XAML for Windows Embedded Application Development (Compact 2013)
XAML for Windows Embedded is a "UI development framework" for "embedded devices" and is based on Microsoft Silverlight for the desktop browser. By using XAML for Windows Embedded, you can create an application that supports features such as storyboard animations, transformations, interactive controls, a layout system, and a visual tree.
XAML for Windows Embedded is a native C++ development framework in which you can design a UI for the shell and applications for a Windows Embedded Compact device. You can use Blend for Visual Studio to quickly design a UI in Extensible Application Markup Language (XAML), which you can then convert, or you can build your application from scratch in Microsoft Visual Studio 2013 or Microsoft Visual Studio 2015 by using one of templates provided with Windows Embedded Compact. In the native C++ source files for your application, you can use the rest of the features of Windows Embedded Compact 2013, including any existing window controls.
By using XAML for Windows Embedded, you can create a UI that provides advanced visual effects for your Windows Embedded Compact device shell and applications. XAML for Windows Embedded makes this possible by supporting a subset of XAML elements and by supplying a set of C++ classes that provide access to these elements.
XAML for Windows Embedded parses a XAML UI and loads it into a C++ object tree. It then integrates the C++ objects with the Graphics, Windowing, and Events (GWES) subsystem to provide a UI for Windows Embedded Compact devices.
The following picture shows a sample home screen that was developed by using XAML for Windows Embedded.
Sample Home Screen with Default Theme for Large Size Screens
Features and Benefits of XAML for Windows Embedded Development Framework
The XAML for Windows Embedded development framework provides the following features and benefits:
- XAML for Windows Embedded C++ API and a programming model that integrates with the Windows Embedded Compact operating system. This interoperability helps shorten the learning curve for developers who are familiar with programming in C++ for Windows Embedded Compact.
- C++ classes that developers can use to create or customize the visual appearance and the behavior of UI elements.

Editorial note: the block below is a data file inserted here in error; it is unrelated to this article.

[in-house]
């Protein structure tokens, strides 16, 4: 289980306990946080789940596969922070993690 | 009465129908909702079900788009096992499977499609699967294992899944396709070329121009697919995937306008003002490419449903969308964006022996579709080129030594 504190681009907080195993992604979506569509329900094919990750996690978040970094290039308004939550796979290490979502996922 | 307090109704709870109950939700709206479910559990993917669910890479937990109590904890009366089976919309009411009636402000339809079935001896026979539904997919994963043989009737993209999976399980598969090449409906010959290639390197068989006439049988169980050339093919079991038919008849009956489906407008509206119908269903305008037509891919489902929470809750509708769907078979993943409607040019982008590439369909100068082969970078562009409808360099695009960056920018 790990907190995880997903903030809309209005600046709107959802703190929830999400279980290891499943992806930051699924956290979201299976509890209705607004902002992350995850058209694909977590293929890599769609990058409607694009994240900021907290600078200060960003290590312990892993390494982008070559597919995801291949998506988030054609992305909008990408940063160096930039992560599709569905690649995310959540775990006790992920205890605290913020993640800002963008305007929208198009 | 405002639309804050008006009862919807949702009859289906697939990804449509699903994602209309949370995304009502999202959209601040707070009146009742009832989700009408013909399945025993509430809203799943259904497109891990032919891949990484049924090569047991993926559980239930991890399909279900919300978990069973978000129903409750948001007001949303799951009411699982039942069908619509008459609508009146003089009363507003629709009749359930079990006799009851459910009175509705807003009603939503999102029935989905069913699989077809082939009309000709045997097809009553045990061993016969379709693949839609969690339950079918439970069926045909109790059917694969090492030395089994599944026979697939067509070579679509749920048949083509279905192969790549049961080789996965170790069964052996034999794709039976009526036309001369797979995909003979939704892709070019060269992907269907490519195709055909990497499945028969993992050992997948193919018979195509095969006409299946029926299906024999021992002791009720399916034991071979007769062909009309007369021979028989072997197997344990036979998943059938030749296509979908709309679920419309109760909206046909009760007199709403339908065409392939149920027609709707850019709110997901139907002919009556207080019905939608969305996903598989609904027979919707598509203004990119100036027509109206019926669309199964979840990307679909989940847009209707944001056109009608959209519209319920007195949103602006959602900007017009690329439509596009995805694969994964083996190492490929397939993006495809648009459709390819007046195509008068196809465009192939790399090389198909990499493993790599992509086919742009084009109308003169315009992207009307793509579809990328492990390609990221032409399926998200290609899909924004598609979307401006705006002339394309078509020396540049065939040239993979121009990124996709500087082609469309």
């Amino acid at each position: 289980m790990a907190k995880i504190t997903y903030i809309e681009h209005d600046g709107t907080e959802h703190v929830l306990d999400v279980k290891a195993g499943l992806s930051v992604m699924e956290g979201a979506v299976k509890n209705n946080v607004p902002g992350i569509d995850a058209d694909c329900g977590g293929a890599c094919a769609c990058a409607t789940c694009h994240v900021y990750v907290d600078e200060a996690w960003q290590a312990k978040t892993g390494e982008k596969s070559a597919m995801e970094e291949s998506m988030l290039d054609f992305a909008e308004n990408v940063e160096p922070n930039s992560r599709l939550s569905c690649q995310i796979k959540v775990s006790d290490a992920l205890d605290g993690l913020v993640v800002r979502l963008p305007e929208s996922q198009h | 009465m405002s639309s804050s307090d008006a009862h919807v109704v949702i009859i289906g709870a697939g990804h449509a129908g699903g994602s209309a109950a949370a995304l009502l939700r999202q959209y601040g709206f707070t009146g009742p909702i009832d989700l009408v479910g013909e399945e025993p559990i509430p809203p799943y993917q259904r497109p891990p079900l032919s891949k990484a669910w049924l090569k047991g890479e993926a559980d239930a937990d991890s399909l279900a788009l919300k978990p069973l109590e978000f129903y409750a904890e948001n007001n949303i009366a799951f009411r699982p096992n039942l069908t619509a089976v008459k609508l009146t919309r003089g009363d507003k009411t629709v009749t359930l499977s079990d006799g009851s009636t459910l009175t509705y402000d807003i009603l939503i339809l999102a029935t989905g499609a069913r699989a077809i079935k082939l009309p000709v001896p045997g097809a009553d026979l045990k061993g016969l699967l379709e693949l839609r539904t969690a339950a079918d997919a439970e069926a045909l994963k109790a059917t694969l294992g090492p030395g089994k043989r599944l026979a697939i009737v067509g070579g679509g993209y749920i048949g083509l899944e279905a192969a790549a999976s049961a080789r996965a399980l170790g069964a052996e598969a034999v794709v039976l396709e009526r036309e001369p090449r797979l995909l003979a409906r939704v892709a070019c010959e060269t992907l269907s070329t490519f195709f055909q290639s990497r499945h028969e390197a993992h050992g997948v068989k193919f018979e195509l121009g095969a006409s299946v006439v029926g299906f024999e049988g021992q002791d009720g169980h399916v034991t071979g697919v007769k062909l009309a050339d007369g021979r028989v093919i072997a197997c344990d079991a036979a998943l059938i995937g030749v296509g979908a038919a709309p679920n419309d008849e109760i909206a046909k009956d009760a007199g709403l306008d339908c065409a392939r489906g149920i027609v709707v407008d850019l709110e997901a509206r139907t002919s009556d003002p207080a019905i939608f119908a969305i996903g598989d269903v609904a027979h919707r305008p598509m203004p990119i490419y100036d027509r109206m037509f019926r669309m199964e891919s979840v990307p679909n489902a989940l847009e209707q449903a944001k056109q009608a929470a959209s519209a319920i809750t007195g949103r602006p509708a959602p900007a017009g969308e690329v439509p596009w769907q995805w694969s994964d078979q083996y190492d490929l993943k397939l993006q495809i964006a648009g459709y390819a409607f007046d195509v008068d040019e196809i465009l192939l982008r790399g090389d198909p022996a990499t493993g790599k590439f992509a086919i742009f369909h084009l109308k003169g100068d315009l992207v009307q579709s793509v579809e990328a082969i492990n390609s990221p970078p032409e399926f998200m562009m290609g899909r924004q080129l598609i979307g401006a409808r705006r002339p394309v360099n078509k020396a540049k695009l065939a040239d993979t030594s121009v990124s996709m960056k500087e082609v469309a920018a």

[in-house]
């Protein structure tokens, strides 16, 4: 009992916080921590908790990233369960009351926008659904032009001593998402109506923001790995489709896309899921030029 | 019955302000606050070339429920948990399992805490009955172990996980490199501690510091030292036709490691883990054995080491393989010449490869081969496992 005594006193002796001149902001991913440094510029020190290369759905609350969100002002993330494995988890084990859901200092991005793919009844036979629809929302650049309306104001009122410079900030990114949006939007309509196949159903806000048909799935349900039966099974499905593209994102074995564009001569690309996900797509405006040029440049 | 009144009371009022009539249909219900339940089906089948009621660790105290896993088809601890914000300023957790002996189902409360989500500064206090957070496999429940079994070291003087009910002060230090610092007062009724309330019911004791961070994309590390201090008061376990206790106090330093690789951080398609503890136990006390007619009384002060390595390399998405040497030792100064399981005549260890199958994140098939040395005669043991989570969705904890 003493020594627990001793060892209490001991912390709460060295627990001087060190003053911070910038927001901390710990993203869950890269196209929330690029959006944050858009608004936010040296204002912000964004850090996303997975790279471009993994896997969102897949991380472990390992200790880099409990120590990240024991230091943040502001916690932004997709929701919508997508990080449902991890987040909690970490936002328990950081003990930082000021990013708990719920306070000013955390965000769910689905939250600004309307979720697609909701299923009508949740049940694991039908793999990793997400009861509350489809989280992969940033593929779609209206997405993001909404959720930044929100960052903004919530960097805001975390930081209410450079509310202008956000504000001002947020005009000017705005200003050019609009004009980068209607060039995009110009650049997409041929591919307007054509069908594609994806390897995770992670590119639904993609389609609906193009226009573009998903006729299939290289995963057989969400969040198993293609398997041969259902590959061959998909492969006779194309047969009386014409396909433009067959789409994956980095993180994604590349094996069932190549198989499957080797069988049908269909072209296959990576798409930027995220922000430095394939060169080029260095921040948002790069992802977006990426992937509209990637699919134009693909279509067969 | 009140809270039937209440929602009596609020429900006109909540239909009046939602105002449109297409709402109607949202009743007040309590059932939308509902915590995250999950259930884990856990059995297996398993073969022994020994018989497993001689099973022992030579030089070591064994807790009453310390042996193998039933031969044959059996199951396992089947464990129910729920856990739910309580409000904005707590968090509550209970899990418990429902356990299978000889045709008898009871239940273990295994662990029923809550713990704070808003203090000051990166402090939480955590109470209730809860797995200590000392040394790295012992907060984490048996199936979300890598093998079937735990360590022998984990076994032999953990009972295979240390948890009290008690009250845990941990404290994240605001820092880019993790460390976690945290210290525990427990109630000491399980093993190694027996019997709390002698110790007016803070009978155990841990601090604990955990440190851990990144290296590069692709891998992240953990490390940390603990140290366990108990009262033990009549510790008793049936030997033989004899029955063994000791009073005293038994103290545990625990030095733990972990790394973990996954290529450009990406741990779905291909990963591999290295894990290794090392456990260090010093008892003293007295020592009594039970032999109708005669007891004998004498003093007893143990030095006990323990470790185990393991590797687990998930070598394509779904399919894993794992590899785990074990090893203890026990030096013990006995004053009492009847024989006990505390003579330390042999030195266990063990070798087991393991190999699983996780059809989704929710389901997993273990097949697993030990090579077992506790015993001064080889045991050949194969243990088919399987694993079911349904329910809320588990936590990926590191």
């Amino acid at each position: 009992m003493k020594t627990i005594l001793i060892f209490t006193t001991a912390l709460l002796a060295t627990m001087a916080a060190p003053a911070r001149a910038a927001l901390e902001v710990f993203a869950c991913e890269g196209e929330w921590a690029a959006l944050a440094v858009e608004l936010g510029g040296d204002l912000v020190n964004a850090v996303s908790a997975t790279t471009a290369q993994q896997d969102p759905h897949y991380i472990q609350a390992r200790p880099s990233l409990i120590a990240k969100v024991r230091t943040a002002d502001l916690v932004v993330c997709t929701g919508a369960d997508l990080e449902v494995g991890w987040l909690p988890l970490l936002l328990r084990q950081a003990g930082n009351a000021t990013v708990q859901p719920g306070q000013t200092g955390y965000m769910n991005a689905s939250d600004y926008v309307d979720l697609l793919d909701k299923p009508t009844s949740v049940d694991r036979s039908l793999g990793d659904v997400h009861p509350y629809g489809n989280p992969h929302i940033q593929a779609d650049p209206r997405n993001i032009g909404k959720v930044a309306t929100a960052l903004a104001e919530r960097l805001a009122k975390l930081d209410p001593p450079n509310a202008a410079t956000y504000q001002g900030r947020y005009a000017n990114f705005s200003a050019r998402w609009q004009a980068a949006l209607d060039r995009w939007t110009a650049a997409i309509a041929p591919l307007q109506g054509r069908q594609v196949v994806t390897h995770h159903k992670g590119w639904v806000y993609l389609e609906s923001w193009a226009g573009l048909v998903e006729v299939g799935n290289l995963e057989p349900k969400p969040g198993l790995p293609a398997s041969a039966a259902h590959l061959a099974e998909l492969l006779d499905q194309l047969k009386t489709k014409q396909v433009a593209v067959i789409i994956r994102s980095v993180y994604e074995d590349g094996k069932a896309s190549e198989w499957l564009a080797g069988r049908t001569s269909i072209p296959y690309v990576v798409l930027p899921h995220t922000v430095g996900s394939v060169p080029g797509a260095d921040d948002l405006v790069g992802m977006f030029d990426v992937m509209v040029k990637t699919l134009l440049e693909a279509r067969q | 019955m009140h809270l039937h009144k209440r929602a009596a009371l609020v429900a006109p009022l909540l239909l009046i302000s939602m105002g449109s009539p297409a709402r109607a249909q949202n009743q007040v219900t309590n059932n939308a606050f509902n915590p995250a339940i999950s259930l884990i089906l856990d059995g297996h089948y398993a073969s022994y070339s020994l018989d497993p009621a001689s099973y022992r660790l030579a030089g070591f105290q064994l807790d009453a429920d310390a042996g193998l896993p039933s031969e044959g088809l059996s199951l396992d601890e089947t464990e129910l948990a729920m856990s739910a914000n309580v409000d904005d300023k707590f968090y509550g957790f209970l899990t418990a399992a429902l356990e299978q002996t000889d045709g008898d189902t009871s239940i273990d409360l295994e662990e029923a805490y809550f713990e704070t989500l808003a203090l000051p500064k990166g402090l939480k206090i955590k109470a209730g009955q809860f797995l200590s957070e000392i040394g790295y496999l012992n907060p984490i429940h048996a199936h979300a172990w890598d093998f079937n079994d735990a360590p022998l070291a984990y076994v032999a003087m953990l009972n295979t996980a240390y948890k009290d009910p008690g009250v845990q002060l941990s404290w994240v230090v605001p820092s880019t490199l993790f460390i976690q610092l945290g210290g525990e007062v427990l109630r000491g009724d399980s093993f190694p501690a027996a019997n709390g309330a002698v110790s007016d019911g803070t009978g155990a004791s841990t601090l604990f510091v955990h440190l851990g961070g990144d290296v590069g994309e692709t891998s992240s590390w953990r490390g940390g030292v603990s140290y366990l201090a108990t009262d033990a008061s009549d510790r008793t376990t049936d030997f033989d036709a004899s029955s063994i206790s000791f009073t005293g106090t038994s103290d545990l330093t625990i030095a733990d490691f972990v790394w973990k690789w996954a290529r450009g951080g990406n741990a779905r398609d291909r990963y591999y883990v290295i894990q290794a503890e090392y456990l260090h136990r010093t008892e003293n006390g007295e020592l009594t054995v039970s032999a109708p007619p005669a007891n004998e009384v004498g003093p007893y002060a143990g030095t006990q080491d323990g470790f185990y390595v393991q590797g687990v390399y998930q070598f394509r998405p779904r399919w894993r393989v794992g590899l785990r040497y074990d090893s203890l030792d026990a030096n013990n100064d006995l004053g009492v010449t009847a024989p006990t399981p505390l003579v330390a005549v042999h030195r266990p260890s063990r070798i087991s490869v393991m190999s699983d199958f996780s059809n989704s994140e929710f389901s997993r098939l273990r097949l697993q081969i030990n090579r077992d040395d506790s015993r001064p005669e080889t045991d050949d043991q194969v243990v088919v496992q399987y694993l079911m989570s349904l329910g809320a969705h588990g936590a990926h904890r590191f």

- Support for advanced UI features, including gradients, transformations, and animations, so that developers can create interactive XAML for Windows Embedded-based controls in UIs for embedded applications.
- Compatibility with Silverlight XAML and a set of equivalent classes for supported XAML elements for developers and designers who are familiar with using Silverlight XAML.
- Run-time support for displaying XAML UIs so that, if they prefer, OEMs can design UIs for applications that are entirely in XAML.
- Ability to dynamically change the UI at run time by using C++.
- Separation of programming logic and UI design to encourage XAML designers to focus on designing user experiences, and to help developers to focus on integration, programming logic, and run-time behavior.
- Interoperability with Blend XAML projects and Windows Embedded XAML Tools. You can use them together to generate template C++ project code that is based on an Blend XAML project.
Supported XAML UI Features
XAML for Windows Embedded introduces a subset of Silverlight features to embedded devices, including the following UI features:
- Advanced Graphics. Graphics capabilities include brushes that produce gradient multicolor blend effects; image brushes that can paint the interior of UI elements, and; transforms, which are used to rotate, scale, translate, or skew UI elements. Three-dimensional (3-D) graphics capabilities include 3-D transforms, which transform UI elements in three-dimensional space.
- Layout System. The layout system handles the tasks of drawing, resizing, and positioning the UI elements in the graphical window. This built-in functionality removes from the developer the responsibility of drawing and sizing elements on-screen by using C++ code. XAML for Windows Embedded supports layout container objects that work with the layout system to manage the arrangement of UI elements on-screen at run time.
- Animation, Timers, and Storyboards. Animation storyboards can enable UI elements to appear to dynamically change or move on the screen. This effect is achieved by quickly cycling through a series of images, or key frames, each slightly different from the previous one, over a specified duration of time. This visual effect can be achieved by defining each key-frame C++ object and implementing an animation storyboard.
- Pixel Effects. Pixel effects modify the appearance of a UI element; for example, by blurring the appearance of an element or adding a drop shadow. Pixel effects usually require hardware acceleration so that the graphics processing is done as fast as possible.
- Text and Typography. You can use both text controls and typography to display text in a XAML for Windows Embedded-based application. You can customize the display of text and provide unique customizations by changing visual properties or layout, or by applying transforms to the text. By using built-in support for the XML Paper Specification (XPS), you can also use predefined glyphs in the XAML for Windows Embedded UI. A glyph is a rendered image that is a visual representation of a character in a font.
- New Controls. XAML for Windows Embedded introduces new XAML for Windows Embedded controls to Windows Embedded Compact developers, such as user controls, content controls, grids, canvases, paths, rectangles, and password boxes. Each of these controls inherit from the intermediate base class IXRFrameworkElement. XAML for Windows Embedded also provides intermediate base classes that are specifically intended for creating custom controls.